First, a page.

Lyme Disease - Work & Disability
Many people with chronic Lyme disease are able to continue working either full or part time. Others find that their symptoms are so severe, continuing to work is impossible. When that happens, it may be necessary to consider applying for disability.
Whether you're struggling to continue working or trying to navigate the disability maze, the following sections offer guidance and tips to help you along your journey.
Working with Lyme Disease
A 2014 survey of more than 3,000 chronic Lyme disease patients, conducted by LymeDisease.org, revealed that over 40% were currently unable to work because of LD. While working when you have chronic LD is not easy, it does offer some important benefits if you're able to do it. In addition to the obvious financial benefits, working can contribute to feelings of self-worth, provide opportunities for social interaction, offer intellectual challenges and even help distract your mind from your illness for periods of time as you focus on your job tasks.
In most cases, there are modifications that can be made to your job, schedule or workspace that can improve your ability to continue working and increase your productivity. According to the Americans with Disabilities Act (ADA), most employers are obligated to make "reasonable accommodations" for people with disabilities.
The following list of possible modifications for people with Lyme disease is provided by the U.S. Department of Labor's Job Accommodation Network. You can use this list when discussing suggested modifications with your employer.
Accommodation ideas for individuals with Lyme disease:
The Job Accommodation Network (JAN) provides free, confidential technical assistance about job accommodations and the Americans with Disabilities Act (ADA). See the JAN website for contact information.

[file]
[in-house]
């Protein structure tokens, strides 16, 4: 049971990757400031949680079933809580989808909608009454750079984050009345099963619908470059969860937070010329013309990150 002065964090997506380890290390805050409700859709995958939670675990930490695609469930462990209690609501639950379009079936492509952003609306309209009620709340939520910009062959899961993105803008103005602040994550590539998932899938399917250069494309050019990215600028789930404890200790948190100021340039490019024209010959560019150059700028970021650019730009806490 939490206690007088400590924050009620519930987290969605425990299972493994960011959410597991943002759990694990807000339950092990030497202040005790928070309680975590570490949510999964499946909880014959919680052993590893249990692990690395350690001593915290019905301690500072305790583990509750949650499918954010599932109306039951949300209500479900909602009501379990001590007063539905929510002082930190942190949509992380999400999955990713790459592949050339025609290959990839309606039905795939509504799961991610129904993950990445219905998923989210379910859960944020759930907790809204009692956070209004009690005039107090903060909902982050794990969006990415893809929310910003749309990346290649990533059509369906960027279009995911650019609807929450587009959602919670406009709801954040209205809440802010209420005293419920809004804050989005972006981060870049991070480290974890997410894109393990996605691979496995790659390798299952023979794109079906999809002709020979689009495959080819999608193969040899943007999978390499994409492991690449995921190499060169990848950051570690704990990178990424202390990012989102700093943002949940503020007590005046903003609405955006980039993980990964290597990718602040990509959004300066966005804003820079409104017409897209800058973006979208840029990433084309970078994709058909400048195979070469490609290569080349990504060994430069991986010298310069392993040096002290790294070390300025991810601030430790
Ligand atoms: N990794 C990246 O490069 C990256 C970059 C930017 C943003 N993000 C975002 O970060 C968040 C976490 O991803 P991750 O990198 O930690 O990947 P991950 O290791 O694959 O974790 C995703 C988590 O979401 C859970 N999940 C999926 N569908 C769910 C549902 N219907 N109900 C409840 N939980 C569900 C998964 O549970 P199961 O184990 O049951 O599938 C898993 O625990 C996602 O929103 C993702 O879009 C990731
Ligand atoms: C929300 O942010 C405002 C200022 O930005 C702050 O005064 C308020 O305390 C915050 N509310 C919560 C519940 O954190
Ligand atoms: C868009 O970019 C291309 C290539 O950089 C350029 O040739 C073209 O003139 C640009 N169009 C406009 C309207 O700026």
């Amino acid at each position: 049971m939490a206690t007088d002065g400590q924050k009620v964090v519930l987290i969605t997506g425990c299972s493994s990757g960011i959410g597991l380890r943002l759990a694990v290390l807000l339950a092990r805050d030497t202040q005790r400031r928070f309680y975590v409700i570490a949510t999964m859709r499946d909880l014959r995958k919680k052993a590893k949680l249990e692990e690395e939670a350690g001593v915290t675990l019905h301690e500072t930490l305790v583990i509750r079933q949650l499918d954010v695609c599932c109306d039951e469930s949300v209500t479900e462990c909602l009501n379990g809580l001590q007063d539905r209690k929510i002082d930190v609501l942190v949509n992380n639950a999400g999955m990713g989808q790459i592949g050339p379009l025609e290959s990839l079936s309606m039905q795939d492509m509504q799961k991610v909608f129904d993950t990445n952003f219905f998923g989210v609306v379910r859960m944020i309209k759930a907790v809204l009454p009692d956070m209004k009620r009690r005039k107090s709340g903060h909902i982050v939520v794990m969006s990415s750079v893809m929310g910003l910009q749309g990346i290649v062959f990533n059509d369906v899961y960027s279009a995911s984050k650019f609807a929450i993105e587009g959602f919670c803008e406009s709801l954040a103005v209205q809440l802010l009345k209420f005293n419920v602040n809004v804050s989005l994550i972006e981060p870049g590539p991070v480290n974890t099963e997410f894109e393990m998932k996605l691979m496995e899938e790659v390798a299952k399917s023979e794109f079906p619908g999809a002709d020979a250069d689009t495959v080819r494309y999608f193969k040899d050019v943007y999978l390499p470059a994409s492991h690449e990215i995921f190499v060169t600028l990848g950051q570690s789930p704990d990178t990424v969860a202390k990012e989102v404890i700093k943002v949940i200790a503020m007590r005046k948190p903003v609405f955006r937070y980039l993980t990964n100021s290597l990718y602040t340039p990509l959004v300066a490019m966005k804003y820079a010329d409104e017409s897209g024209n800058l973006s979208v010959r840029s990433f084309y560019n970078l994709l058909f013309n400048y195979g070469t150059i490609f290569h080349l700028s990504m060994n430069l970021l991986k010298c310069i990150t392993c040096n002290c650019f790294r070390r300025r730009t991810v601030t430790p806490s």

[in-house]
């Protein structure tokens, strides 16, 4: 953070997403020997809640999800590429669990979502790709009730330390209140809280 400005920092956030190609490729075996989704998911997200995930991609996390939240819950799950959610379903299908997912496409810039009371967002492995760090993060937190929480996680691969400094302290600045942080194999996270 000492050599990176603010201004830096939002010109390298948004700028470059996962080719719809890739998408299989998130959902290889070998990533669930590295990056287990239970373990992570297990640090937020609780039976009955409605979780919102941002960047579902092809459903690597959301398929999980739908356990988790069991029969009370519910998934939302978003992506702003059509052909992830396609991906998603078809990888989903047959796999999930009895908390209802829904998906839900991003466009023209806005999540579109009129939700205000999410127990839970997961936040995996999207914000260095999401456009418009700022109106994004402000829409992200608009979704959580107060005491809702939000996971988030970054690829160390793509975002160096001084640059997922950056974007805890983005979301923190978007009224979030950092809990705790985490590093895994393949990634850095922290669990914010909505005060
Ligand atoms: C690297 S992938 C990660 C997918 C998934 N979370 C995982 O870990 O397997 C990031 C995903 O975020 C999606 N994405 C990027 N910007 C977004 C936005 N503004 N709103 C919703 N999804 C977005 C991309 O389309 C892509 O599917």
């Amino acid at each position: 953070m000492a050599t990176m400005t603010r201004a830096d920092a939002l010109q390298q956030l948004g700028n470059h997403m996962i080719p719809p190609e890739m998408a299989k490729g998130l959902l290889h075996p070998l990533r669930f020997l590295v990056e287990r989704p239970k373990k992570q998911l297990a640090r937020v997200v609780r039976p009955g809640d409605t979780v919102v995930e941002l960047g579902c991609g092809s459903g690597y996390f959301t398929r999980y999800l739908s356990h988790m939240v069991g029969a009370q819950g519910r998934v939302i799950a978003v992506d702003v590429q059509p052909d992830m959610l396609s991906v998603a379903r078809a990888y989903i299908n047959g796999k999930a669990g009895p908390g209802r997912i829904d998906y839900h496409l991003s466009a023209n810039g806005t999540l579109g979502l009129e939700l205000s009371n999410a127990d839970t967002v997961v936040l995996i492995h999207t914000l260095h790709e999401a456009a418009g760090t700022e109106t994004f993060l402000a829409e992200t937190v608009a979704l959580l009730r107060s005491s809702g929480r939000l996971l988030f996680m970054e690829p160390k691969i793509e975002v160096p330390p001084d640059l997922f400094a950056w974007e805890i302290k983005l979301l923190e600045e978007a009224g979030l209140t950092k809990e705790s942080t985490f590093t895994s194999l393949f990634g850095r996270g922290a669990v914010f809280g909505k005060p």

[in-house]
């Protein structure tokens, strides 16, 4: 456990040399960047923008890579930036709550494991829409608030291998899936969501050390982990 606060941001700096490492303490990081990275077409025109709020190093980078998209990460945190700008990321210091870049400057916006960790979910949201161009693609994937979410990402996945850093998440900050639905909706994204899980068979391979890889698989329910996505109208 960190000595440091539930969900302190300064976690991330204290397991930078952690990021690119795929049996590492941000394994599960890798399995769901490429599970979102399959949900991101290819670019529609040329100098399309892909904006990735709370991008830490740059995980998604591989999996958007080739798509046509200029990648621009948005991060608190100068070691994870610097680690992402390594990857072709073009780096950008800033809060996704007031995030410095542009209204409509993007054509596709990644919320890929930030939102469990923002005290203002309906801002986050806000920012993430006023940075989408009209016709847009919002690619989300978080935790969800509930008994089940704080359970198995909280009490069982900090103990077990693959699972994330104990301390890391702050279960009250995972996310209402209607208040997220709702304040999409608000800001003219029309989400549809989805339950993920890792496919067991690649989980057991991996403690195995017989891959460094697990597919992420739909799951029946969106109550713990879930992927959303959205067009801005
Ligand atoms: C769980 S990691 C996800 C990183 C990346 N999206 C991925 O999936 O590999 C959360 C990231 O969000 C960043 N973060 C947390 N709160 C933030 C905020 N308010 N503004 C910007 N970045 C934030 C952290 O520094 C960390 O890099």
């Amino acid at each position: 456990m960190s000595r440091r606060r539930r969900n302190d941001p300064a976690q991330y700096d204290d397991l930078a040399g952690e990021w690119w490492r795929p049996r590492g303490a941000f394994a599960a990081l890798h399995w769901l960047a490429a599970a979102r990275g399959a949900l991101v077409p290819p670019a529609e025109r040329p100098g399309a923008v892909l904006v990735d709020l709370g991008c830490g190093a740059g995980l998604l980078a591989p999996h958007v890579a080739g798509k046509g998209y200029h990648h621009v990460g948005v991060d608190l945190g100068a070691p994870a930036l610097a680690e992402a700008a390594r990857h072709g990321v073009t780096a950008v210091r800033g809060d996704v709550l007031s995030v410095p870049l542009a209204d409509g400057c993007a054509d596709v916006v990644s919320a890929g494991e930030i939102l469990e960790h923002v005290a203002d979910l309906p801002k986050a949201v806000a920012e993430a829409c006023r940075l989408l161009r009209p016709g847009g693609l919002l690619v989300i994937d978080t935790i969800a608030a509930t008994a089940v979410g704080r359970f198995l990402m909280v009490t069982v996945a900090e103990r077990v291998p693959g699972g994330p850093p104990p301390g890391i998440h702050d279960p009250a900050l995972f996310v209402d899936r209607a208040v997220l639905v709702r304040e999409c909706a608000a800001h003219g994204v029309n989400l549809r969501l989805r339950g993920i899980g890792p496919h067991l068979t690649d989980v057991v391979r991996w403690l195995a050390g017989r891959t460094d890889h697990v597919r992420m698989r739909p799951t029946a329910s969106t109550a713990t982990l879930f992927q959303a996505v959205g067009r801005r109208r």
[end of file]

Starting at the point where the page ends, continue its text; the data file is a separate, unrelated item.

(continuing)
- Pain: Lyme disease may result in chronic pain and arthritic-type symptoms. For additional information on accommodations for chronic pain and arthritis, visit SOAR's Accommodation Ideas for Arthritis and JAN's publication titled Accommodating People with Chronic Pain.
- Fatigue: Fatigue is often associated with Lyme disease. Possible solutions include a reduced work schedule, periodic rest breaks, a transfer to a less physically demanding job, and the flexible use of leave time. Individuals may also benefit from implementing ergonomic principles. For additional information on ergonomics, visit: Ergonomics in the Workplace: A Resource Guide. For more information on chronic fatigue, visit SOAR's Accommodation Ideas for Chronic Fatigue Syndrome.
- Stress Management: Individuals who have had Lyme disease often benefit from reduction or elimination of stress. This may involve reducing stress in the individual's current position, transfer to a less stressful position, a flexible schedule to recover from any effects caused by workplace stress, and work at home to avoid workplace stress. Access to employee assistance programs (EAP) may also be helpful.
- Managing Depression: Because some individuals with Lyme disease have short or long-term depression, developing workplace strategies to deal with work problems before they arise, providing sensitivity training to coworkers, allowing telephone calls during work hours to doctors and others for support, and easy access to information on counseling and employee assistance programs are beneficial.
- Skin Sensitivity: Individuals with Lyme disease may experience skin sensitivity around the tick bite. Individuals may need protective clothing, to avoid certain hazardous chemicals, and reassignment if their previous jobs involved working outside.
- Headache: Migraine headaches may be one long-term effect of Lyme disease. For additional information on accommodations for migraine headaches, visit SOAR's Accommodation Ideas for Individuals with Migraine Headaches.
- Dealing with loss of vision: An individual with Lyme disease may have vision limitations. Visit JAN's SOAR for Vision Impairments for accommodation ideas.
Social Security Disability Insurance
If you are no longer able to continue working, you may qualify for Social Security Disability benefits. Going through the process of applying for SSD is generally not a simple task. Therefore, it's important to learn all you can about the process before you begin in order to maximize your chances of being approved. The following information and especially the suggested articles can help you navigate the system as smoothly as possible.
There are two types of disability benefits available through the Social Security Administration (SSA):